Contents (all stories are originally published in this volume): Fritz Leiber’s “America the Beautiful,” Daniel F. Galouye’s “Prometheus Rebound,” Chad Oliver’s “Far From This Earth,” Naomi Mitchison’s “After the Accident,” Mack Reynolds’ “Utopian,” Brian W. Aldiss’ “Orgy of the Living and the Dying,” A. Bertram Chandler’s “Sea Change, “Robert Silverberg’s “Black is Beautiful,” David I. Masson’s “Take It Or Leave It,” Keith Laumer’s “The Lawgiver,” John R. Pierce’s “To Be a Man,” Thomas N. Scortia’s “Judas Fish,” Harry Harrison’s “American Dead.”

2. Circuit-Breaker, Sheila MacLeod (1978)

(Uncredited cover for the 1st edition)

From the inside flap: “Sheila MacLeod’s new novel, like her last, should not be confused with science fiction; it is fiction which uses a sci-fi platform as a launching-point from which to explore inner rather than outer space — with remarkable results.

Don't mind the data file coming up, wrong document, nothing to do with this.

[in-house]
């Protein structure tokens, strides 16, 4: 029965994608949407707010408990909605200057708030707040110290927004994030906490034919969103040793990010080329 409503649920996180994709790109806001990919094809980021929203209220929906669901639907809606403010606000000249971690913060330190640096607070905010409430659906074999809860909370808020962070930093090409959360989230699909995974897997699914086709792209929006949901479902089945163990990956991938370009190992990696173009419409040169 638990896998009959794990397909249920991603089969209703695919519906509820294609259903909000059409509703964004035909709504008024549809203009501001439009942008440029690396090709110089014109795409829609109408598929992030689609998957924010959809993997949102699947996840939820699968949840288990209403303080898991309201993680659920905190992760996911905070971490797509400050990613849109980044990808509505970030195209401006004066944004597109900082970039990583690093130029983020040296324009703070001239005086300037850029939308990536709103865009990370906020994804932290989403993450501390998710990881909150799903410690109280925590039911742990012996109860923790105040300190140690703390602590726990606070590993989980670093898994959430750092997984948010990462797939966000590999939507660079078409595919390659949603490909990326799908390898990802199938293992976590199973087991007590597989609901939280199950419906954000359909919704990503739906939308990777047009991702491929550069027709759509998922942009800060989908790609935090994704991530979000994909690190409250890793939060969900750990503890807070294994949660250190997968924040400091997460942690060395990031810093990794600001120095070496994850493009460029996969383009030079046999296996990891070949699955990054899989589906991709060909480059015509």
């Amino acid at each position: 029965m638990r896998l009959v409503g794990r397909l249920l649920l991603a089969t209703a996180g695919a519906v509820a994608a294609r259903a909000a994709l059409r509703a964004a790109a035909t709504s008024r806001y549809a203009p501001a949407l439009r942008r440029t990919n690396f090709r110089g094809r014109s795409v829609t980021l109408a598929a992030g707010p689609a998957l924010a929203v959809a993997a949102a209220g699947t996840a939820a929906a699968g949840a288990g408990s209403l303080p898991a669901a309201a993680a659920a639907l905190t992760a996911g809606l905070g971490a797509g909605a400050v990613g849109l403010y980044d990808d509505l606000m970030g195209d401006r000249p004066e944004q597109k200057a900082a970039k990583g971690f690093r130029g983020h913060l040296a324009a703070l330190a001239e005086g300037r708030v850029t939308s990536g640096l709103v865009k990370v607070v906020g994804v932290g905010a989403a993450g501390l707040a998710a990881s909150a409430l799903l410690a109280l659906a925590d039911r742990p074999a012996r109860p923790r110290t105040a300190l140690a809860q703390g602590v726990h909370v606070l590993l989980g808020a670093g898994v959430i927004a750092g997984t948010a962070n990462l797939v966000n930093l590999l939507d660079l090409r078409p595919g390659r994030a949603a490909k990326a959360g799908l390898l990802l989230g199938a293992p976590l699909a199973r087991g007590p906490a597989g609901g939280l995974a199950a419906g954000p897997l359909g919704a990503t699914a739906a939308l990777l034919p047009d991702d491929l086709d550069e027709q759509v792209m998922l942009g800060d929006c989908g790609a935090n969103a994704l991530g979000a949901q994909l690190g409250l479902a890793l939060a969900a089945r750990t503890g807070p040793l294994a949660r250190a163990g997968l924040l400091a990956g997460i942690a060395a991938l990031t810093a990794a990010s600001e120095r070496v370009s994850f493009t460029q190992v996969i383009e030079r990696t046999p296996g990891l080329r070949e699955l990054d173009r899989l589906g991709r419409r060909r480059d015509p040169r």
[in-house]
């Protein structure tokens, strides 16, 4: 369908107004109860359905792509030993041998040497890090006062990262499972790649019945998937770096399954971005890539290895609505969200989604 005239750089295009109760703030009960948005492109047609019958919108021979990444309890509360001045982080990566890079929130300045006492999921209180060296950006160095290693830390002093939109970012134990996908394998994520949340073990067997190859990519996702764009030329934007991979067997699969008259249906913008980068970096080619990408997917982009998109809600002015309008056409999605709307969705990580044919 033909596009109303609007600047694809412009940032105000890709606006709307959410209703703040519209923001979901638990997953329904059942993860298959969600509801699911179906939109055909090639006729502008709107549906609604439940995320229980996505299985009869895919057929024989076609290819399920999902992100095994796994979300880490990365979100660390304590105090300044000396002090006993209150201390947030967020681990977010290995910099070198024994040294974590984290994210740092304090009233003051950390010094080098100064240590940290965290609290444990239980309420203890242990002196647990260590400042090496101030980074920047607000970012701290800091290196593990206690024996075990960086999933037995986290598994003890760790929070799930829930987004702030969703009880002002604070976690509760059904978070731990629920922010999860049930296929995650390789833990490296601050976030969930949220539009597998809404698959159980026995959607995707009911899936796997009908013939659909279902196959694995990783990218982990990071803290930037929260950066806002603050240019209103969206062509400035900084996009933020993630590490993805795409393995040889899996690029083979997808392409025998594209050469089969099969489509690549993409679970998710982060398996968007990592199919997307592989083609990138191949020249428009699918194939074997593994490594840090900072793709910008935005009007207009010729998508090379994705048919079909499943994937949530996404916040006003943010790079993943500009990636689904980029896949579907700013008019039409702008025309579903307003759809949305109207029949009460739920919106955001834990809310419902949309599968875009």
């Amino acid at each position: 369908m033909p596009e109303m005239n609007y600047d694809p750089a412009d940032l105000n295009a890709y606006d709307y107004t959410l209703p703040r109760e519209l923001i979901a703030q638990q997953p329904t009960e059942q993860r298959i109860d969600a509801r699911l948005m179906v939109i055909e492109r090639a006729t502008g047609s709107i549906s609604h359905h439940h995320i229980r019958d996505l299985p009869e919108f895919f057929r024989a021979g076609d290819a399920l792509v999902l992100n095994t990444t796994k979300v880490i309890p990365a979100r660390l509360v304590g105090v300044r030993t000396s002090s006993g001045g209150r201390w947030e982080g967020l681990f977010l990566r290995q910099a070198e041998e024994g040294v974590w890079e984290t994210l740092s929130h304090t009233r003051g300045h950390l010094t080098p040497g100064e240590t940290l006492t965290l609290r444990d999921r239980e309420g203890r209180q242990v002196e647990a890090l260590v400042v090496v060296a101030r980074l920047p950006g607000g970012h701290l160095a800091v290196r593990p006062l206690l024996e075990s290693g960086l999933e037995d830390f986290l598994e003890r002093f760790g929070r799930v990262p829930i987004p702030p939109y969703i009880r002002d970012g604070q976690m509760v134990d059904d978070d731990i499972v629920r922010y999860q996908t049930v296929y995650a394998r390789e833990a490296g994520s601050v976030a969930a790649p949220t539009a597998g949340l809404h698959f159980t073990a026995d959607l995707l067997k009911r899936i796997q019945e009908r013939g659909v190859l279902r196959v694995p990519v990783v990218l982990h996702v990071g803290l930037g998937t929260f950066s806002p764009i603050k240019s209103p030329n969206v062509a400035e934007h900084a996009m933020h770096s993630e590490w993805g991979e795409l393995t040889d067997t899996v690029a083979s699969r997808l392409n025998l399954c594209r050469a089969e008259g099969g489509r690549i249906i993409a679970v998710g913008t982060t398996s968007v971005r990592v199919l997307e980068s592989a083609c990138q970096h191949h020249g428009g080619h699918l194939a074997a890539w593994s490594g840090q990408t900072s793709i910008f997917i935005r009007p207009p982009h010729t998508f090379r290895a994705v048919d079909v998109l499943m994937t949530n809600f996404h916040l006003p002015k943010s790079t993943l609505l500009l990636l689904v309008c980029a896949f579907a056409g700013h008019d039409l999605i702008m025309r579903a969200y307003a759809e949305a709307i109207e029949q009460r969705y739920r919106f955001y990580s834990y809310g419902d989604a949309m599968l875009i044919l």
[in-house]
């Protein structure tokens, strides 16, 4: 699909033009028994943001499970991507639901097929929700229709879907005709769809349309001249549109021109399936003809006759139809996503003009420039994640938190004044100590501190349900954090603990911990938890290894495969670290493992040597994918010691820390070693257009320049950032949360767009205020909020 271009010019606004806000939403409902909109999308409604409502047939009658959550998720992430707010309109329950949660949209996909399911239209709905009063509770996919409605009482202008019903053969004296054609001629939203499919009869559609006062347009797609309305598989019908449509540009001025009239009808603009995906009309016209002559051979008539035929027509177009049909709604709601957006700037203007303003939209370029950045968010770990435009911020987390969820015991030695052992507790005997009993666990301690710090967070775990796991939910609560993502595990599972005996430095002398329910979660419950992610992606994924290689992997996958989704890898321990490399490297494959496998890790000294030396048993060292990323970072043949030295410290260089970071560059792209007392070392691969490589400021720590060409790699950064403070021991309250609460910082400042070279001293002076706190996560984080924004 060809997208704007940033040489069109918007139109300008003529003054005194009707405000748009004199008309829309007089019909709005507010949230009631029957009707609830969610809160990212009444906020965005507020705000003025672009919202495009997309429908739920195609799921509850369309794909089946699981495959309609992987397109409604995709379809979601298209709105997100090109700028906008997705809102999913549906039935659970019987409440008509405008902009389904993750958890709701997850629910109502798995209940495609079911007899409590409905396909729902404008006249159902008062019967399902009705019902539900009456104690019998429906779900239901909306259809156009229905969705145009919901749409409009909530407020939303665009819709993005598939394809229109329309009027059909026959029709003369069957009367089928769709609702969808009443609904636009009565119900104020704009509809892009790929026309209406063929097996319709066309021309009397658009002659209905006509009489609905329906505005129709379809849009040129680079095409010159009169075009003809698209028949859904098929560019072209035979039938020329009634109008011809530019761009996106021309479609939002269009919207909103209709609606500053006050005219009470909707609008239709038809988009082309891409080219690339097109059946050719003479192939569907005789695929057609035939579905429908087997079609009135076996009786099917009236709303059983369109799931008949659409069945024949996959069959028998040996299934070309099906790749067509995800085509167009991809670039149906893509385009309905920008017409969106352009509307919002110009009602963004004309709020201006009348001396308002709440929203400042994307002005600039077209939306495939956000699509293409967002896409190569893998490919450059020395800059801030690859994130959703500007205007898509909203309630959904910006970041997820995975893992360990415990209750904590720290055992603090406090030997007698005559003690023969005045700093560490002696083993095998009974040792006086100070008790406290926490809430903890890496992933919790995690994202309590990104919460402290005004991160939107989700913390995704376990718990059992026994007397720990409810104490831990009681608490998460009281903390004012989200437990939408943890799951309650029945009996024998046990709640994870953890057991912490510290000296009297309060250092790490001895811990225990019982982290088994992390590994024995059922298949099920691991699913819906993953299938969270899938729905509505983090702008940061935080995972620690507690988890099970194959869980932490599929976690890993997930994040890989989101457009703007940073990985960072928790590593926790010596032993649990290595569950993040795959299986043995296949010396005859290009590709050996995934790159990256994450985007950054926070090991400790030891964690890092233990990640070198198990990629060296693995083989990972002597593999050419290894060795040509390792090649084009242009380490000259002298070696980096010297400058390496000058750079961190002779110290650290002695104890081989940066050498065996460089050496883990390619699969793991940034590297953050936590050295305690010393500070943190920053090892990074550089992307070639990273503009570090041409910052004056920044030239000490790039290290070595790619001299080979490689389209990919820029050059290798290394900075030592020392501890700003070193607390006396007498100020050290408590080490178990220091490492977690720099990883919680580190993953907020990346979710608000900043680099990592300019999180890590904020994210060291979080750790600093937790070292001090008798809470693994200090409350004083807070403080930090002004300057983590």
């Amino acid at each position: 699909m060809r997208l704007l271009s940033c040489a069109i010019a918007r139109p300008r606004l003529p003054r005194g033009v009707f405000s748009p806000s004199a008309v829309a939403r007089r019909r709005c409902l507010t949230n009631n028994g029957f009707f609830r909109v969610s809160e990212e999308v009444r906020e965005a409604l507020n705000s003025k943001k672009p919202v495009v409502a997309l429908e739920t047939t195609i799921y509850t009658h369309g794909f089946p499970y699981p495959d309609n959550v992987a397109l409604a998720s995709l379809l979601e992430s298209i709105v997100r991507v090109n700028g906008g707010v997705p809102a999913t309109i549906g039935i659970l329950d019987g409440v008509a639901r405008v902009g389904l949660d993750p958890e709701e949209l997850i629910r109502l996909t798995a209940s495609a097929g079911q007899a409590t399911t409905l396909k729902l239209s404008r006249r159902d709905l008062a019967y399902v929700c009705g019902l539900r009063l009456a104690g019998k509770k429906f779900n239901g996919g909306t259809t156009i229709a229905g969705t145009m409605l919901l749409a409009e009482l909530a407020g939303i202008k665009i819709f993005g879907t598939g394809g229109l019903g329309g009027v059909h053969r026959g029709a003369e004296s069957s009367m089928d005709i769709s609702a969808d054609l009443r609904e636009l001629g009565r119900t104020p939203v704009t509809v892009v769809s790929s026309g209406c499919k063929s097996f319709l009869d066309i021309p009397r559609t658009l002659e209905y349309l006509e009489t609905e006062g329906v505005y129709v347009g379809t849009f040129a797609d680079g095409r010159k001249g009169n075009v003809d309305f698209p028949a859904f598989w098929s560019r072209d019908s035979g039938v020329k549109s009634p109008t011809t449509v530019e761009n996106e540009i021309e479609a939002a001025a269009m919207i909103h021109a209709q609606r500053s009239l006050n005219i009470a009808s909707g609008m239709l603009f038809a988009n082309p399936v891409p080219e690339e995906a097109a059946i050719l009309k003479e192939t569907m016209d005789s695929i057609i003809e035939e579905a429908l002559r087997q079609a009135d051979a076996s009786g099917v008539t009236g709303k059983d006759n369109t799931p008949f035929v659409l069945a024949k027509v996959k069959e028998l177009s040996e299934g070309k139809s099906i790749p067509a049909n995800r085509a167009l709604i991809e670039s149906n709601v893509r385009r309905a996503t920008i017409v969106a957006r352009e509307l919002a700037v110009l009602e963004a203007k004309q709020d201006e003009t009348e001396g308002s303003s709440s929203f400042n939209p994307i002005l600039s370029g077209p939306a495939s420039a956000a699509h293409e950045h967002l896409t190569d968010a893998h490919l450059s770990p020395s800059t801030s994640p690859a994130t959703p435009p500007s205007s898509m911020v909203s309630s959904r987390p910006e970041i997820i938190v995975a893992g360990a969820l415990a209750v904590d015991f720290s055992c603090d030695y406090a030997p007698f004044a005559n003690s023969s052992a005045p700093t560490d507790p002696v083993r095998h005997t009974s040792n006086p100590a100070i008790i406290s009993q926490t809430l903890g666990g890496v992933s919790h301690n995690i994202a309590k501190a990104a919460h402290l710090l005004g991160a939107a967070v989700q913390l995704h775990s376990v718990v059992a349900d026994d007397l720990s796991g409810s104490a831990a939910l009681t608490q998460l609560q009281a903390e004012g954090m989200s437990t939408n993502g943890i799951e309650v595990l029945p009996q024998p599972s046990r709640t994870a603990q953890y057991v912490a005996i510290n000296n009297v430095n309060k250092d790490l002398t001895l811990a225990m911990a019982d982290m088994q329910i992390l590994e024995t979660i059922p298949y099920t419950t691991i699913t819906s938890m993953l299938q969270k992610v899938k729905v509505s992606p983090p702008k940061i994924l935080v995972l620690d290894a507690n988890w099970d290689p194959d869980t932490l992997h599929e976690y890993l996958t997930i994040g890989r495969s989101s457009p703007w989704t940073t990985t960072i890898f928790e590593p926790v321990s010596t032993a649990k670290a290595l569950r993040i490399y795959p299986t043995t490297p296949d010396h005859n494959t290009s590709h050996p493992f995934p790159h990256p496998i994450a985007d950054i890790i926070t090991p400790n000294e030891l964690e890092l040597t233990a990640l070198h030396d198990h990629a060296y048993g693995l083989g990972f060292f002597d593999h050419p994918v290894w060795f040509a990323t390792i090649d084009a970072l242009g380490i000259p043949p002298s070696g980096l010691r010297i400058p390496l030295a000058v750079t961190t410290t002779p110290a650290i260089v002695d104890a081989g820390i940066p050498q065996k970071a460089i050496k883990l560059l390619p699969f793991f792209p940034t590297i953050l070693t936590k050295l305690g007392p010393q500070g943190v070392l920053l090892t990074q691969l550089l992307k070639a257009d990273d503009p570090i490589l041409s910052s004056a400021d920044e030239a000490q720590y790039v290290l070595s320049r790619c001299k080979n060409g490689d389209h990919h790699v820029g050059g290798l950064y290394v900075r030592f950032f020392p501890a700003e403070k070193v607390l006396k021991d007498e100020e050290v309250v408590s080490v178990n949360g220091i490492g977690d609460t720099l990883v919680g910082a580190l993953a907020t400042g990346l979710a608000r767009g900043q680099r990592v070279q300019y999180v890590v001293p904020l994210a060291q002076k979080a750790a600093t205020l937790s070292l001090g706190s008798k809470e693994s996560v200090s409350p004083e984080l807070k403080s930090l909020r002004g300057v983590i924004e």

Baird, Devitt and Haskins are presented to us as three astronauts in orbit in a capsule. When something goes wrong with their spacecraft, there seems to be only one hope of return for the three of them, by this time not the best of comrades. Baird, an ex-science fiction writer who is blessed with peculiar powers of autokinesis and telepathy, is told by the  head of Mission Control, Dr. Lvov, o exert his powers to return to earth and enlist telepathic help to effect the rescue of the other two.

Barid ‘comes down to earth’ in more than one sense. He visits Miriam, his partner in what has become a extremely tenuous marriage; Devitt’s parents, an extremely puzzling couple; and Haskins’ unexpectedly attractive wife, Jolene. During their absence the astronauts have not been forgotten, but their relationships with their nearest, if not always their dearest, prove different from Baird’s expectations, especially in the case of his own wife. His mission turns out to be painfully disturbing—and enlightening.